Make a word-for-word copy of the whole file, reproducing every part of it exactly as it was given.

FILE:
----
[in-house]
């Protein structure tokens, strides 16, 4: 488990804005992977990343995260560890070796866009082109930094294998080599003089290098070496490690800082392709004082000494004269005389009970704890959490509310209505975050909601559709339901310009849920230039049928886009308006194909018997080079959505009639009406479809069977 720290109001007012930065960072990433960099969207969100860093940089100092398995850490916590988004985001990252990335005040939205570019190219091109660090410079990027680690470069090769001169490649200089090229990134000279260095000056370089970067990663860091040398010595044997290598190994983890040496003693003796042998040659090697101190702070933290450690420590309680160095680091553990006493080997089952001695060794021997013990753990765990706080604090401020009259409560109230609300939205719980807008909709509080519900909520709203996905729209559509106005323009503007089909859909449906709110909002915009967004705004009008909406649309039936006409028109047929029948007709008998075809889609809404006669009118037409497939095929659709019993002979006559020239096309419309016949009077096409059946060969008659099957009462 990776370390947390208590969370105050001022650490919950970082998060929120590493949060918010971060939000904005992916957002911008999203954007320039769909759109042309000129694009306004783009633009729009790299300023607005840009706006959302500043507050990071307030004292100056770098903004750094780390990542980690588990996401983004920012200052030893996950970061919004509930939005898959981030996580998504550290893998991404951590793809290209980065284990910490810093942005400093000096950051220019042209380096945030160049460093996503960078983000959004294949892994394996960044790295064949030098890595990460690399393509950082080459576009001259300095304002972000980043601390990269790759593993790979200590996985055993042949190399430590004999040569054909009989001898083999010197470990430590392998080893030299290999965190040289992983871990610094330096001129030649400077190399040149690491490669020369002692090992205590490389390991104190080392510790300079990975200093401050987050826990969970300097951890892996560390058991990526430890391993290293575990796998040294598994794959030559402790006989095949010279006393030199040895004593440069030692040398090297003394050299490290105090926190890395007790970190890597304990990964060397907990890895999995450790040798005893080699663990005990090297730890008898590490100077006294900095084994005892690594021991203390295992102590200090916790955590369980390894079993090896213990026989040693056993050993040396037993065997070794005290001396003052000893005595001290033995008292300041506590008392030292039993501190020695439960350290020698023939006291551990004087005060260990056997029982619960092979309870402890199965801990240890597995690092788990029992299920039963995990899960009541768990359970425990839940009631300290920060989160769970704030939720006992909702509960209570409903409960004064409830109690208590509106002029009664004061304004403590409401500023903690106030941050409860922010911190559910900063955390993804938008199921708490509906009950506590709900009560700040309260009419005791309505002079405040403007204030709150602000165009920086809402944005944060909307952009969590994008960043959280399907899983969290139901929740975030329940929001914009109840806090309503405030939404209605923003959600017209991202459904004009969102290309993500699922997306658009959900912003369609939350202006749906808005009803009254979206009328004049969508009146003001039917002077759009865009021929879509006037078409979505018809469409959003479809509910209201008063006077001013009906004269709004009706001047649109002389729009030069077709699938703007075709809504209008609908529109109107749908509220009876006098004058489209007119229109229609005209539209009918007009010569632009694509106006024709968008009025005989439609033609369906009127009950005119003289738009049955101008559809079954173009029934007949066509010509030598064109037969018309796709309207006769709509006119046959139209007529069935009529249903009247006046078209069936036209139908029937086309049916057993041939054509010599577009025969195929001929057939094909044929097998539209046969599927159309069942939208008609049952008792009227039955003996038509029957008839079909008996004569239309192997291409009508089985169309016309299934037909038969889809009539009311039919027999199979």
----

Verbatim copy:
[in-house]
């Protein structure tokens, strides 16, 4: 488990804005992977990343995260560890070796866009082109930094294998080599003089290098070496490690800082392709004082000494004269005389009970704890959490509310209505975050909601559709339901310009849920230039049928886009308006194909018997080079959505009639009406479809069977 720290109001007012930065960072990433960099969207969100860093940089100092398995850490916590988004985001990252990335005040939205570019190219091109660090410079990027680690470069090769001169490649200089090229990134000279260095000056370089970067990663860091040398010595044997290598190994983890040496003693003796042998040659090697101190702070933290450690420590309680160095680091553990006493080997089952001695060794021997013990753990765990706080604090401020009259409560109230609300939205719980807008909709509080519900909520709203996905729209559509106005323009503007089909859909449906709110909002915009967004705004009008909406649309039936006409028109047929029948007709008998075809889609809404006669009118037409497939095929659709019993002979006559020239096309419309016949009077096409059946060969008659099957009462 990776370390947390208590969370105050001022650490919950970082998060929120590493949060918010971060939000904005992916957002911008999203954007320039769909759109042309000129694009306004783009633009729009790299300023607005840009706006959302500043507050990071307030004292100056770098903004750094780390990542980690588990996401983004920012200052030893996950970061919004509930939005898959981030996580998504550290893998991404951590793809290209980065284990910490810093942005400093000096950051220019042209380096945030160049460093996503960078983000959004294949892994394996960044790295064949030098890595990460690399393509950082080459576009001259300095304002972000980043601390990269790759593993790979200590996985055993042949190399430590004999040569054909009989001898083999010197470990430590392998080893030299290999965190040289992983871990610094330096001129030649400077190399040149690491490669020369002692090992205590490389390991104190080392510790300079990975200093401050987050826990969970300097951890892996560390058991990526430890391993290293575990796998040294598994794959030559402790006989095949010279006393030199040895004593440069030692040398090297003394050299490290105090926190890395007790970190890597304990990964060397907990890895999995450790040798005893080699663990005990090297730890008898590490100077006294900095084994005892690594021991203390295992102590200090916790955590369980390894079993090896213990026989040693056993050993040396037993065997070794005290001396003052000893005595001290033995008292300041506590008392030292039993501190020695439960350290020698023939006291551990004087005060260990056997029982619960092979309870402890199965801990240890597995690092788990029992299920039963995990899960009541768990359970425990839940009631300290920060989160769970704030939720006992909702509960209570409903409960004064409830109690208590509106002029009664004061304004403590409401500023903690106030941050409860922010911190559910900063955390993804938008199921708490509906009950506590709900009560700040309260009419005791309505002079405040403007204030709150602000165009920086809402944005944060909307952009969590994008960043959280399907899983969290139901929740975030329940929001914009109840806090309503405030939404209605923003959600017209991202459904004009969102290309993500699922997306658009959900912003369609939350202006749906808005009803009254979206009328004049969508009146003001039917002077759009865009021929879509006037078409979505018809469409959003479809509910209201008063006077001013009906004269709004009706001047649109002389729009030069077709699938703007075709809504209008609908529109109107749908509220009876006098004058489209007119229109229609005209539209009918007009010569632009694509106006024709968008009025005989439609033609369906009127009950005119003289738009049955101008559809079954173009029934007949066509010509030598064109037969018309796709309207006769709509006119046959139209007529069935009529249903009247006046078209069936036209139908029937086309049916057993041939054509010599577009025969195929001929057939094909044929097998539209046969599927159309069942939208008609049952008792009227039955003996038509029957008839079909008996004569239309192997291409009508089985169309016309299934037909038969889809009539009311039919027999199979």